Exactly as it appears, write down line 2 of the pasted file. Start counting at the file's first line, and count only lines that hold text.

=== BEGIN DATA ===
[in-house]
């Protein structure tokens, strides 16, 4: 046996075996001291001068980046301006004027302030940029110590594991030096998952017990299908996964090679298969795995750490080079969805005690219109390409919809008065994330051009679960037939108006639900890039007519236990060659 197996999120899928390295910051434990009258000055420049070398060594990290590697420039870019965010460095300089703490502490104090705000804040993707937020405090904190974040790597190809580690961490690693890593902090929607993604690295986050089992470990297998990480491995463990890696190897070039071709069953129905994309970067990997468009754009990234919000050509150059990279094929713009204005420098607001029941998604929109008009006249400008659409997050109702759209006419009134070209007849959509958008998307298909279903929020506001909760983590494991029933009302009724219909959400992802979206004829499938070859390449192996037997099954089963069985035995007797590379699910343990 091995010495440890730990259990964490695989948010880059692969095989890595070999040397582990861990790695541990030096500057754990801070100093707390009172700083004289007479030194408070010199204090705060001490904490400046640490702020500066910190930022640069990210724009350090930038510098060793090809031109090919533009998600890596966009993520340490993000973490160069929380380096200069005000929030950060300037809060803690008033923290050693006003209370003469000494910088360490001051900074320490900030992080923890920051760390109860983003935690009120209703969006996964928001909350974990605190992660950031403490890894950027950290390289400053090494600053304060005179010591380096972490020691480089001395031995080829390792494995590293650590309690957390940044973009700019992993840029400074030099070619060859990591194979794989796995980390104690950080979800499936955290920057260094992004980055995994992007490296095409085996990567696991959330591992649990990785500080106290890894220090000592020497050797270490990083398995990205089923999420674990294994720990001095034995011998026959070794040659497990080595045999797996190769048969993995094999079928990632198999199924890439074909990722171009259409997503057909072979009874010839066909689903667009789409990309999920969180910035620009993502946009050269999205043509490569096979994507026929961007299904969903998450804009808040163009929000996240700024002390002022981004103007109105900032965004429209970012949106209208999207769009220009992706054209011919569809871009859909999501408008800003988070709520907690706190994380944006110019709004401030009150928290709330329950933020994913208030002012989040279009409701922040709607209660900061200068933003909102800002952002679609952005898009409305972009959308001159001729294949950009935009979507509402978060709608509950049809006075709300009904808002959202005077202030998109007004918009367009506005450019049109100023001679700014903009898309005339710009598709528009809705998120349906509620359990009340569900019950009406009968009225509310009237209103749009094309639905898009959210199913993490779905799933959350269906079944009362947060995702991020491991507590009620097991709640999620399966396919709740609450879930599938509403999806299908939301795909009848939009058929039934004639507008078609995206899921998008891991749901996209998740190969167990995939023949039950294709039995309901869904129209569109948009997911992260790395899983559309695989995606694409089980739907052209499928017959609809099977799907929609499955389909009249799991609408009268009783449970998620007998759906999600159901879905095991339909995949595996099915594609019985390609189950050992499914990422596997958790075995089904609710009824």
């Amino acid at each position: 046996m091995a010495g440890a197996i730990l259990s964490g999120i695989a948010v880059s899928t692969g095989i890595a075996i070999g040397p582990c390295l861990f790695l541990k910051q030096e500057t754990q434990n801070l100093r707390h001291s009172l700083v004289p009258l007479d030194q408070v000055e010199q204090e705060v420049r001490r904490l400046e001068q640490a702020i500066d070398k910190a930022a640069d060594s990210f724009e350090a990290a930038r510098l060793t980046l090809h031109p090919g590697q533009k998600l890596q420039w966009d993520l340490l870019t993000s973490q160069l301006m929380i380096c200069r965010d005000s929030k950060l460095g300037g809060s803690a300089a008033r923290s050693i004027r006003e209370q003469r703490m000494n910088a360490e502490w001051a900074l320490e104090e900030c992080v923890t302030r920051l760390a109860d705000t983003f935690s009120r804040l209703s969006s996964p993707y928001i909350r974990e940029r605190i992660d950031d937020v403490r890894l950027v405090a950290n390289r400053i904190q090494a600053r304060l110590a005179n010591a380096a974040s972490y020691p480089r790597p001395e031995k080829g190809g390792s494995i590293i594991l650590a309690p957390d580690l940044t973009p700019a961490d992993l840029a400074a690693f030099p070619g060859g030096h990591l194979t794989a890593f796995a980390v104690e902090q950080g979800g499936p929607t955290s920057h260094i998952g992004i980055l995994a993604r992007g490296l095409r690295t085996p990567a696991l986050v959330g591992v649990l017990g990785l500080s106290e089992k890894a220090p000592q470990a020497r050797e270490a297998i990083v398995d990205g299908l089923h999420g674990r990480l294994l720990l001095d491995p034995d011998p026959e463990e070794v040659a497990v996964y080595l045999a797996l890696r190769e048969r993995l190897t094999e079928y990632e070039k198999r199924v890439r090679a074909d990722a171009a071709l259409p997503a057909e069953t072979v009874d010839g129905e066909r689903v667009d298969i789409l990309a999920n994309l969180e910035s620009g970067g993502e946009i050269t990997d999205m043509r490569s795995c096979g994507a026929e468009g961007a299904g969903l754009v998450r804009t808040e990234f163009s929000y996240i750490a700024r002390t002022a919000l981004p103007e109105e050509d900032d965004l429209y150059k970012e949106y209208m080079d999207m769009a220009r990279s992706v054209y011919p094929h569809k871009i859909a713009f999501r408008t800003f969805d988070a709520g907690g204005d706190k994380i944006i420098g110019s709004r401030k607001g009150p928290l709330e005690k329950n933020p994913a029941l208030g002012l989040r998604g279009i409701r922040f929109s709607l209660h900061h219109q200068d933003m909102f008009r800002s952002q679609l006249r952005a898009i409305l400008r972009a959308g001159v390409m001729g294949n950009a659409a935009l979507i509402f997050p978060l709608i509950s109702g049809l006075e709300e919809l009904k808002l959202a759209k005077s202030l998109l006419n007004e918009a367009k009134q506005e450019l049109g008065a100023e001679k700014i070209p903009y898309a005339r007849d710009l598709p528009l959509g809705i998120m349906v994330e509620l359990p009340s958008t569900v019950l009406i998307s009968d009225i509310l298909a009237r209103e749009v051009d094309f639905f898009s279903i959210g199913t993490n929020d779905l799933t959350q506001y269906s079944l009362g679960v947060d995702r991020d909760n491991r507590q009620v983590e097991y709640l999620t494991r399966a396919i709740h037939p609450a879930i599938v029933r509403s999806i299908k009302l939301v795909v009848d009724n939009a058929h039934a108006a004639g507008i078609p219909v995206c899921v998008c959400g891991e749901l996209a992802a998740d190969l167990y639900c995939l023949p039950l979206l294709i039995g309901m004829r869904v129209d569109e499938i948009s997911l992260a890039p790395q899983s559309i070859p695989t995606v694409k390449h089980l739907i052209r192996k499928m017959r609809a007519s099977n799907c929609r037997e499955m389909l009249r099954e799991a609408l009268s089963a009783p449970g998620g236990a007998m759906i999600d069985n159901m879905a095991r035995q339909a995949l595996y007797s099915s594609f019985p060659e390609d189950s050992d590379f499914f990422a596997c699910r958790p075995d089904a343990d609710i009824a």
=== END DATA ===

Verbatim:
């Protein structure tokens, strides 16, 4: 046996075996001291001068980046301006004027302030940029110590594991030096998952017990299908996964090679298969795995750490080079969805005690219109390409919809008065994330051009679960037939108006639900890039007519236990060659 197996999120899928390295910051434990009258000055420049070398060594990290590697420039870019965010460095300089703490502490104090705000804040993707937020405090904190974040790597190809580690961490690693890593902090929607993604690295986050089992470990297998990480491995463990890696190897070039071709069953129905994309970067990997468009754009990234919000050509150059990279094929713009204005420098607001029941998604929109008009006249400008659409997050109702759209006419009134070209007849959509958008998307298909279903929020506001909760983590494991029933009302009724219909959400992802979206004829499938070859390449192996037997099954089963069985035995007797590379699910343990 091995010495440890730990259990964490695989948010880059692969095989890595070999040397582990861990790695541990030096500057754990801070100093707390009172700083004289007479030194408070010199204090705060001490904490400046640490702020500066910190930022640069990210724009350090930038510098060793090809031109090919533009998600890596966009993520340490993000973490160069929380380096200069005000929030950060300037809060803690008033923290050693006003209370003469000494910088360490001051900074320490900030992080923890920051760390109860983003935690009120209703969006996964928001909350974990605190992660950031403490890894950027950290390289400053090494600053304060005179010591380096972490020691480089001395031995080829390792494995590293650590309690957390940044973009700019992993840029400074030099070619060859990591194979794989796995980390104690950080979800499936955290920057260094992004980055995994992007490296095409085996990567696991959330591992649990990785500080106290890894220090000592020497050797270490990083398995990205089923999420674990294994720990001095034995011998026959070794040659497990080595045999797996190769048969993995094999079928990632198999199924890439074909990722171009259409997503057909072979009874010839066909689903667009789409990309999920969180910035620009993502946009050269999205043509490569096979994507026929961007299904969903998450804009808040163009929000996240700024002390002022981004103007109105900032965004429209970012949106209208999207769009220009992706054209011919569809871009859909999501408008800003988070709520907690706190994380944006110019709004401030009150928290709330329950933020994913208030002012989040279009409701922040709607209660900061200068933003909102800002952002679609952005898009409305972009959308001159001729294949950009935009979507509402978060709608509950049809006075709300009904808002959202005077202030998109007004918009367009506005450019049109100023001679700014903009898309005339710009598709528009809705998120349906509620359990009340569900019950009406009968009225509310009237209103749009094309639905898009959210199913993490779905799933959350269906079944009362947060995702991020491991507590009620097991709640999620399966396919709740609450879930599938509403999806299908939301795909009848939009058929039934004639507008078609995206899921998008891991749901996209998740190969167990995939023949039950294709039995309901869904129209569109948009997911992260790395899983559309695989995606694409089980739907052209499928017959609809099977799907929609499955389909009249799991609408009268009783449970998620007998759906999600159901879905095991339909995949595996099915594609019985390609189950050992499914990422596997958790075995089904609710009824």